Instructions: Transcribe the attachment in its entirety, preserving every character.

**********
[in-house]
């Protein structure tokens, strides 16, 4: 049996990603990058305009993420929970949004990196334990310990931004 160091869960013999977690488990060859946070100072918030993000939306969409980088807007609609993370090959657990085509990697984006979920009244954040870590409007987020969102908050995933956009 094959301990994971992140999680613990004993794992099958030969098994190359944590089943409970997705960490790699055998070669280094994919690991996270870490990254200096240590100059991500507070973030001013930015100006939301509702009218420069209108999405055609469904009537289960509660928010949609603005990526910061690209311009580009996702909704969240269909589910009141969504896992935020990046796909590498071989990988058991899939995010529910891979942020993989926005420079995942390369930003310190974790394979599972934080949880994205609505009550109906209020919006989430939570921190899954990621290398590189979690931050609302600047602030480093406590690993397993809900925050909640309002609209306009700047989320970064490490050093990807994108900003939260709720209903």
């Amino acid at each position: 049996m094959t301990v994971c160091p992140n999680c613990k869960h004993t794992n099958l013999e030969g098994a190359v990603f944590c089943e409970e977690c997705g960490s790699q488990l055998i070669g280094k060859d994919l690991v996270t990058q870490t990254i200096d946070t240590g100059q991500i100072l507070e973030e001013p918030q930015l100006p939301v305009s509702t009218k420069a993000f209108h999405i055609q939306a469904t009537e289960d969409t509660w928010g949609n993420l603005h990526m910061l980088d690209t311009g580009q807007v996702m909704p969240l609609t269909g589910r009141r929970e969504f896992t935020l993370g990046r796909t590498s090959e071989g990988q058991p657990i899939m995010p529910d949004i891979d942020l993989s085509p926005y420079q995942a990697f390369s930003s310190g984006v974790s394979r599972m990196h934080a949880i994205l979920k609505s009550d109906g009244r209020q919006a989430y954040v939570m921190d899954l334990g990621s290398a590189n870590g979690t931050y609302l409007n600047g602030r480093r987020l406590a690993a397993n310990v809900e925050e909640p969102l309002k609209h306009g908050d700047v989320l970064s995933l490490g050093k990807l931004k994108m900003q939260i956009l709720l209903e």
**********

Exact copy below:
[in-house]
């Protein structure tokens, strides 16, 4: 049996990603990058305009993420929970949004990196334990310990931004 160091869960013999977690488990060859946070100072918030993000939306969409980088807007609609993370090959657990085509990697984006979920009244954040870590409007987020969102908050995933956009 094959301990994971992140999680613990004993794992099958030969098994190359944590089943409970997705960490790699055998070669280094994919690991996270870490990254200096240590100059991500507070973030001013930015100006939301509702009218420069209108999405055609469904009537289960509660928010949609603005990526910061690209311009580009996702909704969240269909589910009141969504896992935020990046796909590498071989990988058991899939995010529910891979942020993989926005420079995942390369930003310190974790394979599972934080949880994205609505009550109906209020919006989430939570921190899954990621290398590189979690931050609302600047602030480093406590690993397993809900925050909640309002609209306009700047989320970064490490050093990807994108900003939260709720209903």
């Amino acid at each position: 049996m094959t301990v994971c160091p992140n999680c613990k869960h004993t794992n099958l013999e030969g098994a190359v990603f944590c089943e409970e977690c997705g960490s790699q488990l055998i070669g280094k060859d994919l690991v996270t990058q870490t990254i200096d946070t240590g100059q991500i100072l507070e973030e001013p918030q930015l100006p939301v305009s509702t009218k420069a993000f209108h999405i055609q939306a469904t009537e289960d969409t509660w928010g949609n993420l603005h990526m910061l980088d690209t311009g580009q807007v996702m909704p969240l609609t269909g589910r009141r929970e969504f896992t935020l993370g990046r796909t590498s090959e071989g990988q058991p657990i899939m995010p529910d949004i891979d942020l993989s085509p926005y420079q995942a990697f390369s930003s310190g984006v974790s394979r599972m990196h934080a949880i994205l979920k609505s009550d109906g009244r209020q919006a989430y954040v939570m921190d899954l334990g990621s290398a590189n870590g979690t931050y609302l409007n600047g602030r480093r987020l406590a690993a397993n310990v809900e925050e909640p969102l309002k609209h306009g908050d700047v989320l970064s995933l490490g050093k990807l931004k994108m900003q939260i956009l709720l209903e």